Marriage does not always last a lifetime, and a prominent fault line in marital stability is education. College-educated adults are less likely to experience divorce and multiple marriages than are less-educated adults (Bramlett and Mosher, 2002).

In 2008, the Census Bureau started to collect information on whether an individual had divorced in the past year. Among all 25- to 59-year-olds who had married once and were married within the past year, 2% report divorcing within the past year. College-educated individuals in first marriages were less likely to divorce (1.4%) than less-educated individuals (2.3%).

Since those obtaining college degrees used to delay marriage to a greater extent than less-educated individuals, it is possible that the college-educated in first marriages are older than the lesser educated in first marriages and thus less likely to divorce. Yet, even within narrow age groups, first marriages of college-educated individuals are less likely to have dissolved in the past year than the first marriages of less-educated individuals (Figure 10).

Similarly, the greater marital stability of the college-educated does not solely reflect basic demographic differences between college-educated adults and adults without a college diploma. Women’s first marriages are more likely to dissolve than men’s, and black adults have higher divorce rates than white adults. Table 2 reports first-marriage dissolution rates within gender and race groups, and the college-educated are less likely than the less educated to experience divorce.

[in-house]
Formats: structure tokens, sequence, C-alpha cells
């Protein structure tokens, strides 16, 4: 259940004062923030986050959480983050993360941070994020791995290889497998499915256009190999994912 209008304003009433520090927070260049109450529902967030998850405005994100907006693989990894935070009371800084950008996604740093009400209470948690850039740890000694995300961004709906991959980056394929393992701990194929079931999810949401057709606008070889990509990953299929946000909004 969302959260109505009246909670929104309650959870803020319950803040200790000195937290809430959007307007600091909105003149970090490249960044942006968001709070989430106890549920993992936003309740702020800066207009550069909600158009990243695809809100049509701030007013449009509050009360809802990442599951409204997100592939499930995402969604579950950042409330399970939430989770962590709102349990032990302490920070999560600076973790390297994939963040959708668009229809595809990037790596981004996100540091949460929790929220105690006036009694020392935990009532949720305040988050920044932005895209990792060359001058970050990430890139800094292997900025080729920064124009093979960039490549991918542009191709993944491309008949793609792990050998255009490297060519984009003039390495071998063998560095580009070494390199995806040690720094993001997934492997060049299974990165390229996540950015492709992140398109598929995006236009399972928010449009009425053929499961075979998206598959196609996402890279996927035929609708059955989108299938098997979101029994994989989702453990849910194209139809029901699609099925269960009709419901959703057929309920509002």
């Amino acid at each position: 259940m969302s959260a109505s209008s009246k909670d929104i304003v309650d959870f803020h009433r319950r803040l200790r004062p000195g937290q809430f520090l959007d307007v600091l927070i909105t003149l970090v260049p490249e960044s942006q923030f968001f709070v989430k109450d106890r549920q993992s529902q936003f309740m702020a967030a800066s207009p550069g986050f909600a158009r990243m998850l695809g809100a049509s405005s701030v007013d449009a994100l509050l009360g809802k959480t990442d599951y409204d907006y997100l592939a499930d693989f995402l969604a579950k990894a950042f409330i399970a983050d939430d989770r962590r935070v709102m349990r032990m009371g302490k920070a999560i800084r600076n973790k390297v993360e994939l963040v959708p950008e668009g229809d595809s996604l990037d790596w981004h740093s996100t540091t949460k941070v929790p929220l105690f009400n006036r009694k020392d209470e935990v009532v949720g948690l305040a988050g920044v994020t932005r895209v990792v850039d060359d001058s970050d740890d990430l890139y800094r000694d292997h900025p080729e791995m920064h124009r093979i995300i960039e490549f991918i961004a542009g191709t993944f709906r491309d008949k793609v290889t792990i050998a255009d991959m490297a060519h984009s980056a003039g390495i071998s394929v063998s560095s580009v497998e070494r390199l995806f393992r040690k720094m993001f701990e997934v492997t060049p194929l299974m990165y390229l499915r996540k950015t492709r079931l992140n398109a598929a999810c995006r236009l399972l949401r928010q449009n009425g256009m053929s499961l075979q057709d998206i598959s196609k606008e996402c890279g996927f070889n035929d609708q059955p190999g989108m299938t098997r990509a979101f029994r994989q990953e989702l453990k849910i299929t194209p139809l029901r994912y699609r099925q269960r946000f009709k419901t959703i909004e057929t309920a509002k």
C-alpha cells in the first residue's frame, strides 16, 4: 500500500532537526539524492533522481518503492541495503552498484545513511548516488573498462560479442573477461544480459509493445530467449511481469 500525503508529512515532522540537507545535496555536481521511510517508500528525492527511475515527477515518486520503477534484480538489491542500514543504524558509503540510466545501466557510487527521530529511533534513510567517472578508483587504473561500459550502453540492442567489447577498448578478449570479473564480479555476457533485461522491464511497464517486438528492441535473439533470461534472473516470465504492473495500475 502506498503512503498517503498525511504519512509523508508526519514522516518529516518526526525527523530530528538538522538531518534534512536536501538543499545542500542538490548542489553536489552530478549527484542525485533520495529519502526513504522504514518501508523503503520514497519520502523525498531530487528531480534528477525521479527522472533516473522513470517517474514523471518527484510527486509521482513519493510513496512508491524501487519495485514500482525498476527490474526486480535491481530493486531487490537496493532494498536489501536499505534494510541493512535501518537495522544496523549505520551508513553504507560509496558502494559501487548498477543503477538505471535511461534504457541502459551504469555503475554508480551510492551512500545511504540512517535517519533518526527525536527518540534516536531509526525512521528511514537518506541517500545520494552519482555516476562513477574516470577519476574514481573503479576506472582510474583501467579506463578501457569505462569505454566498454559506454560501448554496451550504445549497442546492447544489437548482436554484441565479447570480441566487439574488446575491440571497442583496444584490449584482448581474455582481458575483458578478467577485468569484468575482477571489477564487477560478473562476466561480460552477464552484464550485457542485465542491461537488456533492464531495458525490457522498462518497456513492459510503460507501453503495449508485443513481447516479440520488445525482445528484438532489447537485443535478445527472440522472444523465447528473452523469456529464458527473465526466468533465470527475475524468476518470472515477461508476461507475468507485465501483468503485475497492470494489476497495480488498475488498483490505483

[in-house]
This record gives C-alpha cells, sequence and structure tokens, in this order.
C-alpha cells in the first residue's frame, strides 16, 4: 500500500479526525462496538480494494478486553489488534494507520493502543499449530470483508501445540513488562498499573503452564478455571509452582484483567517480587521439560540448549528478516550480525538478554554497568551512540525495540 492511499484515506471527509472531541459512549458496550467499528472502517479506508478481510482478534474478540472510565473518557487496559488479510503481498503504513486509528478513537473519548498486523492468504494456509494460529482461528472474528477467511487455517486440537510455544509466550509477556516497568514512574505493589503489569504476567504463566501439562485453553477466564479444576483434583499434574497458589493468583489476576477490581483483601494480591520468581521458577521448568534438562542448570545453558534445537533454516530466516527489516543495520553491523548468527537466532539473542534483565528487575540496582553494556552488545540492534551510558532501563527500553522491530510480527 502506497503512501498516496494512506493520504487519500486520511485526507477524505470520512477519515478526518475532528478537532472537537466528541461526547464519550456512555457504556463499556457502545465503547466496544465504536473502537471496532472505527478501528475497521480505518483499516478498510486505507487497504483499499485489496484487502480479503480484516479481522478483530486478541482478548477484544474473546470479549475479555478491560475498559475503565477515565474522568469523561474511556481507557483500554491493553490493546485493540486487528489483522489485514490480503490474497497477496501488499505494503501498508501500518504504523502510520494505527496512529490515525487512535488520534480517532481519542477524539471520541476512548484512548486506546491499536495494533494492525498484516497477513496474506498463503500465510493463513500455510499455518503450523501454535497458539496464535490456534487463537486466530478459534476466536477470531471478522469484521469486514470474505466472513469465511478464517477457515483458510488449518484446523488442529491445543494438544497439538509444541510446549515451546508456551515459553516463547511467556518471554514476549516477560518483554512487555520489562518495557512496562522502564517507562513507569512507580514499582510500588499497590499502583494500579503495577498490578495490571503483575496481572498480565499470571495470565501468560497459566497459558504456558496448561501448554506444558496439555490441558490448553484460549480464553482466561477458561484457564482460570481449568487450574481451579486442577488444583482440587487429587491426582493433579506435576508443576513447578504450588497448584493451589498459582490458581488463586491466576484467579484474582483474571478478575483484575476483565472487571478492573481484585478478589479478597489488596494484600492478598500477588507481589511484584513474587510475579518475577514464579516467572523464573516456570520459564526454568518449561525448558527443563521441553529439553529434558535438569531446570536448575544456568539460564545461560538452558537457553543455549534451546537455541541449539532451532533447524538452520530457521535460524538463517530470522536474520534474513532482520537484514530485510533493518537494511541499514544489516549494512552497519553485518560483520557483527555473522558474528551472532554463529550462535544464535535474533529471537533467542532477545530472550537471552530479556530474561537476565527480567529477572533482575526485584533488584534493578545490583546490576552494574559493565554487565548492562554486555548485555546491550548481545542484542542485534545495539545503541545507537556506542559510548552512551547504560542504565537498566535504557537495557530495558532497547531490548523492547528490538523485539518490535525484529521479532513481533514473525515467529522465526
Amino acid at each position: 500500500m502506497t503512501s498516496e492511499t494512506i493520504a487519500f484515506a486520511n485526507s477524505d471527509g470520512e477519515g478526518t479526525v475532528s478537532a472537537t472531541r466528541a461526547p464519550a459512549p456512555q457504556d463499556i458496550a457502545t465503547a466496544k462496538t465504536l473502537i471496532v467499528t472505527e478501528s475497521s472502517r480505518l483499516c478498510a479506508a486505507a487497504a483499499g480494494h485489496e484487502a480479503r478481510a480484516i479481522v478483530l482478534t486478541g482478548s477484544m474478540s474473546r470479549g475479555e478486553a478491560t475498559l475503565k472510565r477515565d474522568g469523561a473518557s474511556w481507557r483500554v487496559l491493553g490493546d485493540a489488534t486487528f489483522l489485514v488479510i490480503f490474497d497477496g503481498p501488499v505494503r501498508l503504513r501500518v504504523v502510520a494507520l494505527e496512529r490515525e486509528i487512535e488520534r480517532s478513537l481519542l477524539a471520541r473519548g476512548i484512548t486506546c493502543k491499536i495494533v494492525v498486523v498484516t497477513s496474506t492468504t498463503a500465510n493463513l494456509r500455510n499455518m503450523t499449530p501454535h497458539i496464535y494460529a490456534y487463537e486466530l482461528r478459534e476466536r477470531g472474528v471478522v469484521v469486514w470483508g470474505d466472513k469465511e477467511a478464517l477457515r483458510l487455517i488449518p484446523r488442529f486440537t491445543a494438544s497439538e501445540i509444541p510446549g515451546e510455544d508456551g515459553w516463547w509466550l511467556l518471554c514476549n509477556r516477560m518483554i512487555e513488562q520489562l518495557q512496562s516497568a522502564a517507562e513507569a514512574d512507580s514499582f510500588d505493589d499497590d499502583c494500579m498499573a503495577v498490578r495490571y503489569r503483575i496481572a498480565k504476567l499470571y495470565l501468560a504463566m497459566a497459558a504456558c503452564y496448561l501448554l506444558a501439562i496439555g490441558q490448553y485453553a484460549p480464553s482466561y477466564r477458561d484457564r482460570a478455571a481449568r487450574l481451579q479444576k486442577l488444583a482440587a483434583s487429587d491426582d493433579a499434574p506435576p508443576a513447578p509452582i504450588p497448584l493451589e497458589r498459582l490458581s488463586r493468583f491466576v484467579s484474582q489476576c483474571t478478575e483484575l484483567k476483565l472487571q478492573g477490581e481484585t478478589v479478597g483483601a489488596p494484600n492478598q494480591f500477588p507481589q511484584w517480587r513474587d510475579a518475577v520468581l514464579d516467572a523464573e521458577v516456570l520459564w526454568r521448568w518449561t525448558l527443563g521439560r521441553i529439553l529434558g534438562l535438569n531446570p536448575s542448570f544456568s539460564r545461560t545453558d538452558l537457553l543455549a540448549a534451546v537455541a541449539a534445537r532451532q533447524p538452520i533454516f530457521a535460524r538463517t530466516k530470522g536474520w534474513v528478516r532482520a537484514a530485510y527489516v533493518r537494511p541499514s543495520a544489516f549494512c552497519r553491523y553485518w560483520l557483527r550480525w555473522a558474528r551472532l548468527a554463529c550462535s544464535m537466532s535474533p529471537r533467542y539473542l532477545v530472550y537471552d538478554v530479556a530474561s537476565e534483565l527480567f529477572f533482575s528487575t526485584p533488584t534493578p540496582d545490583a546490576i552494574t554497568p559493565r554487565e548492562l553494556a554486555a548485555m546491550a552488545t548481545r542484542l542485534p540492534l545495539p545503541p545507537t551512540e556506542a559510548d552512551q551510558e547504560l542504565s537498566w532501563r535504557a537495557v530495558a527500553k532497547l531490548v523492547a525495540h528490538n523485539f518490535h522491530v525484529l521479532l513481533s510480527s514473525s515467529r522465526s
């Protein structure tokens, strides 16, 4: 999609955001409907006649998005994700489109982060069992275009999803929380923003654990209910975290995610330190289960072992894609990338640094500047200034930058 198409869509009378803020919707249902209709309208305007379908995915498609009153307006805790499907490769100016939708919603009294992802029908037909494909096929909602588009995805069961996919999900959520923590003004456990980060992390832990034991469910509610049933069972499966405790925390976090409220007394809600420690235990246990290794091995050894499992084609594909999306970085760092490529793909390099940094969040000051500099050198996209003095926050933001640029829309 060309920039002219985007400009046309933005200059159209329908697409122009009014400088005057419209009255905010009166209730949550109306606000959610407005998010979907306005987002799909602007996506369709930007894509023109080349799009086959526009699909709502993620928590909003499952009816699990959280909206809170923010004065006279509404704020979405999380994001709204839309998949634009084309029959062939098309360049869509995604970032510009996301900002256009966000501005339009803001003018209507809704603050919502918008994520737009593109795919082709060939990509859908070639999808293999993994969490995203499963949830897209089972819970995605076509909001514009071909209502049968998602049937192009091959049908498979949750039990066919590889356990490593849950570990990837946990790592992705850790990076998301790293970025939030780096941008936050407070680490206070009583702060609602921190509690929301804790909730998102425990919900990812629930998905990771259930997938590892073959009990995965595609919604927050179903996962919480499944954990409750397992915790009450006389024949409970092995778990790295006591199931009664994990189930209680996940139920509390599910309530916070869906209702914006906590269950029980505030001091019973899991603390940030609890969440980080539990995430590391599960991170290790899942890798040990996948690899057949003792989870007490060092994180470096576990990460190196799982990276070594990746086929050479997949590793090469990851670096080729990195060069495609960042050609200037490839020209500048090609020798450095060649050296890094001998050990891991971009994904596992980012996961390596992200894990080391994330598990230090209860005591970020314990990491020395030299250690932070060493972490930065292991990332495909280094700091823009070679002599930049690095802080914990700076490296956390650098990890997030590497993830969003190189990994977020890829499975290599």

In regard to marital length, longer first marriages are not necessarily more stable than shorter first marriages. The annual risk of divorce increases during the first five years of marriage and then smoothly declines (Kreider, 2005). Yet, the lower divorce probabilities of the college-educated are not solely due to the fact that they are in longer marriages. Table 2 reports the likelihood of marital dissolution by length of first-marriage intervals.9 For most age groups and marital intervals, the college-educated display lower risk of divorce than the less educated.

A second crude indicator of marital instability is the rate of being married more than once. In 2008, among 25- to 59-year-olds who have ever married, about 23% have married more than once. The college-educated ever-married adults were less likely to have married at least twice (17%) than less-educated ever-married adults (26%). Because older adults are more likely than younger adults to have ever been divorced or widowed, the multiple marriage rate rises with age. In any age group in 2008, however, the college-educated ever-marrieds were less likely than their less-educated counterparts to have married more than once. For example, in 2008, among college-educated 55- to 59-year-old ever-marrieds, 28% had multiple marriages. In comparison, 37% of their less-educated counterparts had multiple marriages (Figure 11).

The college-educated are less likely to be married multiple times in part because they are less likely to experience divorce.10 They are also less likely to experience the death of their spouse. Once divorced or widowed, it is not clear that the more educated are any more or less likely than the less educated to remarry. Some studies find no clear association between education and remarriage propensities (Bramlett and Mosher, 2002).

The college-educated have been less likely to be married multiple times for much of the 20th century. The 1990 and 2000 censuses did not ask respondents how many times they were married, but censuses up to 1980 also show that the multiple marriage rate is lower for college-educated adults (Table 3).